Opinion 88-1
(April 1988)

You have requested the Professional Guidance Committee to evaluate the following inquiry:

Is it proper for an organization of trial attorneys, which represents one segment of the Bar, to entertain judges at its annual outing? A subsidiary question is whether it would create an appearance of impropriety to do so.

In your inquiry, you indicated that the outing takes place at a country club, with the first half of the day dedicated to a seminar, and the second half spent in recreational activities, culminating in a cocktail party. The judges are to be invited as guests for the entire day's activities.

It is the opinion of the Committee that there is nothing in the Rules of Professional Conduct (effective April 1, 1988) or the Code of Judicial Conduct which would prohibit the activities which you describe. Nevertheless, we would like to offer some observations raised during our deliberations.

The Rules of Professional Conduct do not directly address the inquiry. However, we direct your attention to Rule 3.5 and Rule 8.4(f).

Rule 3.5 deals with the need to insure that lawyers do not attempt to improperly influence a judge. For example, lawyers are prohibited from communicating ex parse with a judge. Although there is no suggestion in your inquiry that this will occur, lawyers in your organization should be sensitive to this issue when a judge before whom they have a pending matter attends your conference.

Rule 8.4(f) prohibits a lawyer from knowingly assisting a judge in conduct which violates the rules of judicial conduct. Again, we do not envision your organization doing this; nevertheless, we bring to your attention the applicable rules of the Code of Judicial Conduct.

Canon 2B of the Code of Judicial Conduct (which, for purposes of an inquiry such as this, must be read in conjunction with the rules governing lawyers' conduct) provides that a judge should not lend the prestige of his office to advance the private interests of others. So long as the judge is not participating in an activity whereby his or her presence or conduct can reasonably be interpreted as an attempt to ascribe official support for, or endorsement of, a particular group, this Canon does not present a problem.

While the Committee did not consider the invitation to attend as a guest a matter involving compensation to a judge for quasi-judicial activities, the Committee did review Canon 6 of the Code of Judicial Conduct. It allows compensation for such activities -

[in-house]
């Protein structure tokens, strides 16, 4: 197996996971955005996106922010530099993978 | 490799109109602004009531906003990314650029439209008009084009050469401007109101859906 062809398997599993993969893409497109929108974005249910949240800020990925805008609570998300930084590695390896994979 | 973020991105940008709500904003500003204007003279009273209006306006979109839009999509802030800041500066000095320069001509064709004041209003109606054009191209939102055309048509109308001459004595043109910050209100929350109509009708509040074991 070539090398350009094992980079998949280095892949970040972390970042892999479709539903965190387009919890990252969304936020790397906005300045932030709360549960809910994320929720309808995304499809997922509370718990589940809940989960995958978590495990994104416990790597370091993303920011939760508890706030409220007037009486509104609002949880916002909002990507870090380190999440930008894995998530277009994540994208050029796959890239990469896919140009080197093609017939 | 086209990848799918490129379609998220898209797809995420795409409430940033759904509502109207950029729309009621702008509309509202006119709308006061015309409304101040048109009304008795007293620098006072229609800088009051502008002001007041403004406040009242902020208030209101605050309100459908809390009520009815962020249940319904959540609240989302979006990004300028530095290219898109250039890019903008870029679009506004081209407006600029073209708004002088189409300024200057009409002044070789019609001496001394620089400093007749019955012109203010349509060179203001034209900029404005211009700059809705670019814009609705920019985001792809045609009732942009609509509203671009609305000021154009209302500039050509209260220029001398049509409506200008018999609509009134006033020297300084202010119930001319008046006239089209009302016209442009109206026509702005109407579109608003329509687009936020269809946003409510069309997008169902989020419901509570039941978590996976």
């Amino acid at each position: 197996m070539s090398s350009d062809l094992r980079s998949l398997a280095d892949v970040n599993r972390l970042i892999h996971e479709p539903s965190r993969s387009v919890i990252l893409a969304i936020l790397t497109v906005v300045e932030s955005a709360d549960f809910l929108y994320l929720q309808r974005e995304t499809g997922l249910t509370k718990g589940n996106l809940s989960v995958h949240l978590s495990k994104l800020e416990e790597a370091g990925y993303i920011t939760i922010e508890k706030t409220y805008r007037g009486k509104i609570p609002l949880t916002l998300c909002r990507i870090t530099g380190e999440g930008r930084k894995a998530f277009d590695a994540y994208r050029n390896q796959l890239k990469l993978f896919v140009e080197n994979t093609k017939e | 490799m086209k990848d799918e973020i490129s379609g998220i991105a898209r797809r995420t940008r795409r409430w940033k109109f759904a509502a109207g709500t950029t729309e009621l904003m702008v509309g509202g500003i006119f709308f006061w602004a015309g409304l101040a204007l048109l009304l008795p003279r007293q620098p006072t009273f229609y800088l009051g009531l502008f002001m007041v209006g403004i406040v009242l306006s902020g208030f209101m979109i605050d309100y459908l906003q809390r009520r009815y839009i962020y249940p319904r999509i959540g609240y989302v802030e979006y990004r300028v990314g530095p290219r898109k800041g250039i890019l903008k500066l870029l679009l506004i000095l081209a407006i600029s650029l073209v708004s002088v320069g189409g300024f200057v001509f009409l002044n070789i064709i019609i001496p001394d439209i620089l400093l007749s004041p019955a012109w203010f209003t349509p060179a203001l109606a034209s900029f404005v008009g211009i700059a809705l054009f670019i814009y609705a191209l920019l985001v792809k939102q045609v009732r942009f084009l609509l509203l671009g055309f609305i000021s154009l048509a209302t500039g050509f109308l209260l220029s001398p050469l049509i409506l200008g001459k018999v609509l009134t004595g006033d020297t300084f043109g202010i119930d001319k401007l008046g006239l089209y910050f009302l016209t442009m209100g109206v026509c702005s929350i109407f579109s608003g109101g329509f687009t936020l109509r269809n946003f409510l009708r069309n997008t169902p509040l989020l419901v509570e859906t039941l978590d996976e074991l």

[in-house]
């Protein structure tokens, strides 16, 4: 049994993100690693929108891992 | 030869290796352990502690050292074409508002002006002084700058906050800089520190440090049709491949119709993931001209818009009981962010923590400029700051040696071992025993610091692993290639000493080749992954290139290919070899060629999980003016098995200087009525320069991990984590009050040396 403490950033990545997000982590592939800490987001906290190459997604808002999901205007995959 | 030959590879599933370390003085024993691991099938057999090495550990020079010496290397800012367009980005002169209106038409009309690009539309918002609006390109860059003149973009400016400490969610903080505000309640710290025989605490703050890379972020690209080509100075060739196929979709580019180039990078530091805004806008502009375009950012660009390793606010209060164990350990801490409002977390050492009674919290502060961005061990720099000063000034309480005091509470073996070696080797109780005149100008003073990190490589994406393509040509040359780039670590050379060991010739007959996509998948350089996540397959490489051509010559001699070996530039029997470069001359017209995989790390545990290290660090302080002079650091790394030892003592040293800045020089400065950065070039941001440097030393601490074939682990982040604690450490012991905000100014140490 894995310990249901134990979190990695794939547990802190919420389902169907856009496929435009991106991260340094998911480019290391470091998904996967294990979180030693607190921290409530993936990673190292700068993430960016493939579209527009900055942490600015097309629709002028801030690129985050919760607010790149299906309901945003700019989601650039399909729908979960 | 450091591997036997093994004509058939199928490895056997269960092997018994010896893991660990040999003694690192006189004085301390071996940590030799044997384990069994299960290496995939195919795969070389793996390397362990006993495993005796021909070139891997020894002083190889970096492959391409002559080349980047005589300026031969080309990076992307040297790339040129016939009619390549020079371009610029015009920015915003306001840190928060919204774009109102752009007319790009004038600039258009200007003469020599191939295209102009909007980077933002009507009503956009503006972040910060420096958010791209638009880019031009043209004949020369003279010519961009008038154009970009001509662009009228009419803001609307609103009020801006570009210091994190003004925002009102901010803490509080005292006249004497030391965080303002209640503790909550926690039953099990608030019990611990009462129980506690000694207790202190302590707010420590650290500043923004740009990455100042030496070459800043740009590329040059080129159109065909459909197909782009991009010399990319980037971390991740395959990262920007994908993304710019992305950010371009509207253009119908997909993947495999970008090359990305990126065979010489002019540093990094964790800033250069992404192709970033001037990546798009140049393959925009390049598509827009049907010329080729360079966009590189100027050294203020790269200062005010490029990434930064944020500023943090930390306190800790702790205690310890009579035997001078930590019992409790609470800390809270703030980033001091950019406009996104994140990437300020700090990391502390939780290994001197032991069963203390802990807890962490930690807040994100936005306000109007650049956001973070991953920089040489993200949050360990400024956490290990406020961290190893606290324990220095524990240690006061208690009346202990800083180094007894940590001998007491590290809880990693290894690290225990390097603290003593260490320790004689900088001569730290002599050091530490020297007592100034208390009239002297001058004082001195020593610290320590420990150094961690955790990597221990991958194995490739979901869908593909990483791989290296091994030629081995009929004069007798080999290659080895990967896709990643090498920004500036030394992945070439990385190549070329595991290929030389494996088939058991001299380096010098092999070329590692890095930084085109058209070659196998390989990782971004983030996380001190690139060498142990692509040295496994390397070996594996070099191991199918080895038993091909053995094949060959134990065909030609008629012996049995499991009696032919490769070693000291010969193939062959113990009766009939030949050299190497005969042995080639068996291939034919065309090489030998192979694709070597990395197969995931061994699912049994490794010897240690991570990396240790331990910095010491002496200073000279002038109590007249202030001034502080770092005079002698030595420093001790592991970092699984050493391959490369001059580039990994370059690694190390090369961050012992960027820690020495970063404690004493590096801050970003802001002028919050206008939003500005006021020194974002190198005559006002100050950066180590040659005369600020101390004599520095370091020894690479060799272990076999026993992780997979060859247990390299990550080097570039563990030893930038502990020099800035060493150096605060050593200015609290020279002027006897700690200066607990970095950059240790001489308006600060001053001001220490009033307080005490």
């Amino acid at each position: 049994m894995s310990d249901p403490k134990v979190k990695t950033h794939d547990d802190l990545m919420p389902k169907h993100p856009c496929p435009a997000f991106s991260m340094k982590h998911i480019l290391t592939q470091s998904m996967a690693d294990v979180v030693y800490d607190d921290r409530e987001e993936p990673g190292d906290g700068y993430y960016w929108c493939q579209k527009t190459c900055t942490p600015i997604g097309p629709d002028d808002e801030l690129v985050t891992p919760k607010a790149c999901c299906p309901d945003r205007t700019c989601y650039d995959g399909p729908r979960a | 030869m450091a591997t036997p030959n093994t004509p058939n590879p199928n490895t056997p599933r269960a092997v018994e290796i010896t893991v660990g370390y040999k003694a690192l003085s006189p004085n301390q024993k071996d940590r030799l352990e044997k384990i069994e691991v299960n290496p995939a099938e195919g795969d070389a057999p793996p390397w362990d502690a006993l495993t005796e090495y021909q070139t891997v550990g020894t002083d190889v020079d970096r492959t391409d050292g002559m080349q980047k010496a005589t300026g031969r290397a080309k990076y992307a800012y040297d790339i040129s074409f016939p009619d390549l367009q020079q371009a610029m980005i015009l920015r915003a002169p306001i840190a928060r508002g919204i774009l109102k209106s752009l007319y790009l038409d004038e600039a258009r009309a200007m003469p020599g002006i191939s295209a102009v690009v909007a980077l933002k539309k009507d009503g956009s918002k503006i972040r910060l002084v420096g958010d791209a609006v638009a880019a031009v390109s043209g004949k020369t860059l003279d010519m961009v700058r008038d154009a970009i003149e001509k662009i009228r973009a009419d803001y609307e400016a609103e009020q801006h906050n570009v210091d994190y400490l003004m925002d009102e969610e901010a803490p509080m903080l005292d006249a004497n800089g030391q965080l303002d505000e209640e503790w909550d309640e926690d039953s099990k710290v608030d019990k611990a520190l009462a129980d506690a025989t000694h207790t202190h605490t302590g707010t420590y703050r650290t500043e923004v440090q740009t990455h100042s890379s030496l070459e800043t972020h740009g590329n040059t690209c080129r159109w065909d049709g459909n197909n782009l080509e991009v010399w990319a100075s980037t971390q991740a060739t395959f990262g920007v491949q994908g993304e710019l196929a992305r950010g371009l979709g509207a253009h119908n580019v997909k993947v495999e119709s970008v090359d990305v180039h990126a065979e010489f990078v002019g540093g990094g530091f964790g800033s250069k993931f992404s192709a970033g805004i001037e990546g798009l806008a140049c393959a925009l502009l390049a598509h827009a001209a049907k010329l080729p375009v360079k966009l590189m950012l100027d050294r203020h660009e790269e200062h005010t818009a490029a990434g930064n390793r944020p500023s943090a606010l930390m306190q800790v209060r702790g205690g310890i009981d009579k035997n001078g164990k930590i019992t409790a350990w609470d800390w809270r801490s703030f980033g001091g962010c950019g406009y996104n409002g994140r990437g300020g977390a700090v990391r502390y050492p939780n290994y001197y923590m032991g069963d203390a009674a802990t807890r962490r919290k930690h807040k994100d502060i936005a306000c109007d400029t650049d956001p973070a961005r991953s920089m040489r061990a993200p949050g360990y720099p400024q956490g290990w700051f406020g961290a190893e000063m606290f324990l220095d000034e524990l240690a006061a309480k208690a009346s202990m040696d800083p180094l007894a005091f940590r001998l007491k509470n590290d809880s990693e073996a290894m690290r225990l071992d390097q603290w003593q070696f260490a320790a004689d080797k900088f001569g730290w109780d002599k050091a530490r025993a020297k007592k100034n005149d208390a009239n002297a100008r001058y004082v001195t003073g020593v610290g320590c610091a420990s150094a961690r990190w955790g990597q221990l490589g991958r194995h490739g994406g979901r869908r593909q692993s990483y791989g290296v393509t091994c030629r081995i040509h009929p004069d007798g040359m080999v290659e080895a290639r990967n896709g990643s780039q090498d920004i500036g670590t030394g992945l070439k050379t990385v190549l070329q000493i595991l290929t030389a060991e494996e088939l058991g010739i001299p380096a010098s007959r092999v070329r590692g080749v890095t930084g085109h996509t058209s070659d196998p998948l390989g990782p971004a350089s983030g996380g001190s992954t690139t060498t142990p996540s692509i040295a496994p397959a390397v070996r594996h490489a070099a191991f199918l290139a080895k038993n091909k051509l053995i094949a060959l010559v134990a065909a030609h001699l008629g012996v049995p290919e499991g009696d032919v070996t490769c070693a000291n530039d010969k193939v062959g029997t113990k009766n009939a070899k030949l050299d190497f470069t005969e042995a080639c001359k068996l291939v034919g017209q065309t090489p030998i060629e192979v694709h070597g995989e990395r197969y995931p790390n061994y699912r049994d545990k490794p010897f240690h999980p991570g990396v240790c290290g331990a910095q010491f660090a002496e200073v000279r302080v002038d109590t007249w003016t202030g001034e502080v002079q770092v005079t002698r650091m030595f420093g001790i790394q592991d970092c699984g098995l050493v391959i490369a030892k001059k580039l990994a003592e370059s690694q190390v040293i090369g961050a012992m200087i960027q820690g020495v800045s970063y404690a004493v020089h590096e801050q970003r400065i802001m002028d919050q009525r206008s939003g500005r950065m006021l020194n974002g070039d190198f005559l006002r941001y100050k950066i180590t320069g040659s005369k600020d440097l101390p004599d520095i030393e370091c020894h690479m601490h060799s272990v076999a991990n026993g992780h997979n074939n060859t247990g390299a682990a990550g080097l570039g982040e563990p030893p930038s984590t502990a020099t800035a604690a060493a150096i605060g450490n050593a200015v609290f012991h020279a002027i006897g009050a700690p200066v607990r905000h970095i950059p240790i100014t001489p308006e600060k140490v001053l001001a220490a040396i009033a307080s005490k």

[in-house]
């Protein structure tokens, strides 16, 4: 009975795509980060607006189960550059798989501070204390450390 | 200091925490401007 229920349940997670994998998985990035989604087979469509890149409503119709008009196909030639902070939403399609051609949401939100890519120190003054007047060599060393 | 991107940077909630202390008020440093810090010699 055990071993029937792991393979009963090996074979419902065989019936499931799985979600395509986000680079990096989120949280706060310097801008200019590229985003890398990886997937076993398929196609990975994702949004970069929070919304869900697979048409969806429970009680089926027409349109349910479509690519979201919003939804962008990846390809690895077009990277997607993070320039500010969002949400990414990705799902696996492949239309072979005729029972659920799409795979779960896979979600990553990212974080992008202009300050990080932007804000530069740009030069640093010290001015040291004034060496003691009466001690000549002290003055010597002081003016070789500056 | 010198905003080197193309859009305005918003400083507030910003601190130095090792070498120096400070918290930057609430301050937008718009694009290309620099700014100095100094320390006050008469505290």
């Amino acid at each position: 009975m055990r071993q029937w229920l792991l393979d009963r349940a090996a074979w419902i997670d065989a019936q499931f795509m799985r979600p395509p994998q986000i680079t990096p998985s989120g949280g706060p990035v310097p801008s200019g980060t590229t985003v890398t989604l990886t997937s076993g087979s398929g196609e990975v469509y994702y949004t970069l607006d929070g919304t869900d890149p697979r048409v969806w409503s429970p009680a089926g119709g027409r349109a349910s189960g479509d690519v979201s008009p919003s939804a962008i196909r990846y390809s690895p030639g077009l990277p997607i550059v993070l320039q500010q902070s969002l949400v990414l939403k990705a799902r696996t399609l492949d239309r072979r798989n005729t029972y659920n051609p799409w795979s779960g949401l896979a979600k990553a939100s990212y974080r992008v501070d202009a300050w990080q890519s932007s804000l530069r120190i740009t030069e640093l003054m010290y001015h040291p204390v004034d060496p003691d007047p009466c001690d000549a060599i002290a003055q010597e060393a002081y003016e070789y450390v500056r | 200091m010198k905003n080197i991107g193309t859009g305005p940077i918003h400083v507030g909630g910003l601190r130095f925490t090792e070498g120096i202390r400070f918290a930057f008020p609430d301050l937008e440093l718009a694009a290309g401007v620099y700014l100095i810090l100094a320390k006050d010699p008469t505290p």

if the source of such payments does not give the appearance of influencing the judge in his judicial duties or otherwise give the appearance of impropriety....

Moreover, it permits expense reimbursements - limited to the actual cost of travel, food, and lodging reasonably incurred by the judge and, where appropriate to the occasion, by his spouse.

This Canon would be more relevant in cases where a judge is asked to sit as a panel member, or give a lecture, at a seminar like the one you describe. To the extent this should occur you should be guided accordingly by Canon 6.

As noted at the outset, it is the Committee's opinion that the judges' attendance at the outing is not a violation of any express provision of the Rules of Professional Conduct or the Code of Judicial Conduct. Moreover, much of the Committee's discussion was focused upon the desirability of continued communications and contact between Bench and Bar, and the benefits to the profession that have traditionally resulted from such communications. It is for these reasons that programs such as yours should be continued.

The Philadelphia Bar Association's Professional Guidance Committee provides, upon request, advice for lawyers facing or anticipating facing ethical dilemmas. Advice is based on the consideration of the facts of the particular inquirer's situation and the Rules of Professional Conduct as promulgated by the Supreme Court of Pennsylvania. The Committee's opinions are advisory only and are based upon the facts set forth. The opinions are not binding upon the Disciplinary Board of the Supreme Court of Pennsylvania or any other Court. They carry only such weight as an appropriate reviewing authority may choose to give it.